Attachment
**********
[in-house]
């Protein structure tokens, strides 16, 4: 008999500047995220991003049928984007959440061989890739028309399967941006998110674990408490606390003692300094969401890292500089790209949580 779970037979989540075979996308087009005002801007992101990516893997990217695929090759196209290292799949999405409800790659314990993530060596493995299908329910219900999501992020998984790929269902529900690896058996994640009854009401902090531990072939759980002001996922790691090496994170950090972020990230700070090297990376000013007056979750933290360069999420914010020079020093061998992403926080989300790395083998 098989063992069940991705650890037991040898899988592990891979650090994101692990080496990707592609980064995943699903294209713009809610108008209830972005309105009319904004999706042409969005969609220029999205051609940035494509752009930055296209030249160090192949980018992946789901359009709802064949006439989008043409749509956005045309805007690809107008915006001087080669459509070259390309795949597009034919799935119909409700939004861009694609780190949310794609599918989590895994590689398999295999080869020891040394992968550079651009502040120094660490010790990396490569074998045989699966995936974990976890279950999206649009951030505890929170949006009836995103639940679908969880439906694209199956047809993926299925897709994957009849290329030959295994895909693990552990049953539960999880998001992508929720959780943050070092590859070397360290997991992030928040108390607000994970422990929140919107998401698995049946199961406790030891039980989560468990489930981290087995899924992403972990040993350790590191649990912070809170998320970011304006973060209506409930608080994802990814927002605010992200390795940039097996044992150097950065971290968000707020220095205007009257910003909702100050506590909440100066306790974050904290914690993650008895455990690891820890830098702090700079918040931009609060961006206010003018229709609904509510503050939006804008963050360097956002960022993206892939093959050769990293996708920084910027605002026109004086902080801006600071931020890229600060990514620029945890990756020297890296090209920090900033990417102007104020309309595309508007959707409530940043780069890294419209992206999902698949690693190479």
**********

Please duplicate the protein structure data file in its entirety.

[in-house]
């Protein structure tokens, strides 16, 4: 008999500047995220991003049928984007959440061989890739028309399967941006998110674990408490606390003692300094969401890292500089790209949580 779970037979989540075979996308087009005002801007992101990516893997990217695929090759196209290292799949999405409800790659314990993530060596493995299908329910219900999501992020998984790929269902529900690896058996994640009854009401902090531990072939759980002001996922790691090496994170950090972020990230700070090297990376000013007056979750933290360069999420914010020079020093061998992403926080989300790395083998 098989063992069940991705650890037991040898899988592990891979650090994101692990080496990707592609980064995943699903294209713009809610108008209830972005309105009319904004999706042409969005969609220029999205051609940035494509752009930055296209030249160090192949980018992946789901359009709802064949006439989008043409749509956005045309805007690809107008915006001087080669459509070259390309795949597009034919799935119909409700939004861009694609780190949310794609599918989590895994590689398999295999080869020891040394992968550079651009502040120094660490010790990396490569074998045989699966995936974990976890279950999206649009951030505890929170949006009836995103639940679908969880439906694209199956047809993926299925897709994957009849290329030959295994895909693990552990049953539960999880998001992508929720959780943050070092590859070397360290997991992030928040108390607000994970422990929140919107998401698995049946199961406790030891039980989560468990489930981290087995899924992403972990040993350790590191649990912070809170998320970011304006973060209506409930608080994802990814927002605010992200390795940039097996044992150097950065971290968000707020220095205007009257910003909702100050506590909440100066306790974050904290914690993650008895455990690891820890830098702090700079918040931009609060961006206010003018229709609904509510503050939006804008963050360097956002960022993206892939093959050769990293996708920084910027605002026109004086902080801006600071931020890229600060990514620029945890990756020297890296090209920090900033990417102007104020309309595309508007959707409530940043780069890294419209992206999902698949690693190479």